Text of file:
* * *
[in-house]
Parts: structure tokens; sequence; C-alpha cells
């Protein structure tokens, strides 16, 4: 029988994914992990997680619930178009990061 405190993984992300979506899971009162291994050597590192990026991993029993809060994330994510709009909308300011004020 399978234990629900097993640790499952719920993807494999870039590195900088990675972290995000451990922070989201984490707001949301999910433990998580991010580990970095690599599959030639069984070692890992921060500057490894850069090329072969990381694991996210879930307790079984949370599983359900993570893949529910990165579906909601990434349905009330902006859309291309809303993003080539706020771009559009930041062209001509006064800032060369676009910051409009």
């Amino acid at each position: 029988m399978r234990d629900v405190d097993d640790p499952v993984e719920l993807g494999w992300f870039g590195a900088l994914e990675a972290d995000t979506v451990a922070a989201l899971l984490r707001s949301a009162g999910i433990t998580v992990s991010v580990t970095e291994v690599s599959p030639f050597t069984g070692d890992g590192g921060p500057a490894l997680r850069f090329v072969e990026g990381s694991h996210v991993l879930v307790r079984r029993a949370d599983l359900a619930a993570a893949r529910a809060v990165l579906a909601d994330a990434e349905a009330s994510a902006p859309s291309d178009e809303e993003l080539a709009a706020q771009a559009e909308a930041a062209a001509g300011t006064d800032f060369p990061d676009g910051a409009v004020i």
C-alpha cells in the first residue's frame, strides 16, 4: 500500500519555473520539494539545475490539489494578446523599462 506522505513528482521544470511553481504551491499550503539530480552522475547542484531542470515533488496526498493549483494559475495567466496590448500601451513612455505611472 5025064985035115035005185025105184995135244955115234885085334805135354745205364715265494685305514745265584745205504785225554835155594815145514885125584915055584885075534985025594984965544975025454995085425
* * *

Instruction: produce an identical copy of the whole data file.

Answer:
[in-house]
Parts: structure tokens; sequence; C-alpha cells
């Protein structure tokens, strides 16, 4: 029988994914992990997680619930178009990061 405190993984992300979506899971009162291994050597590192990026991993029993809060994330994510709009909308300011004020 399978234990629900097993640790499952719920993807494999870039590195900088990675972290995000451990922070989201984490707001949301999910433990998580991010580990970095690599599959030639069984070692890992921060500057490894850069090329072969990381694991996210879930307790079984949370599983359900993570893949529910990165579906909601990434349905009330902006859309291309809303993003080539706020771009559009930041062209001509006064800032060369676009910051409009």
């Amino acid at each position: 029988m399978r234990d629900v405190d097993d640790p499952v993984e719920l993807g494999w992300f870039g590195a900088l994914e990675a972290d995000t979506v451990a922070a989201l899971l984490r707001s949301a009162g999910i433990t998580v992990s991010v580990t970095e291994v690599s599959p030639f050597t069984g070692d890992g590192g921060p500057a490894l997680r850069f090329v072969e990026g990381s694991h996210v991993l879930v307790r079984r029993a949370d599983l359900a619930a993570a893949r529910a809060v990165l579906a909601d994330a990434e349905a009330s994510a902006p859309s291309d178009e809303e993003l080539a709009a706020q771009a559009e909308a930041a062209a001509g300011t006064d800032f060369p990061d676009g910051a409009v004020i």
C-alpha cells in the first residue's frame, strides 16, 4: 500500500519555473520539494539545475490539489494578446523599462 506522505513528482521544470511553481504551491499550503539530480552522475547542484531542470515533488496526498493549483494559475495567466496590448500601451513612455505611472 5025064985035115035005185025105184995135244955115234885085334805135354745205364715265494685305514745265584745205504785225554835155594815145514885125584915055584885075534985025594984965544975025454995085425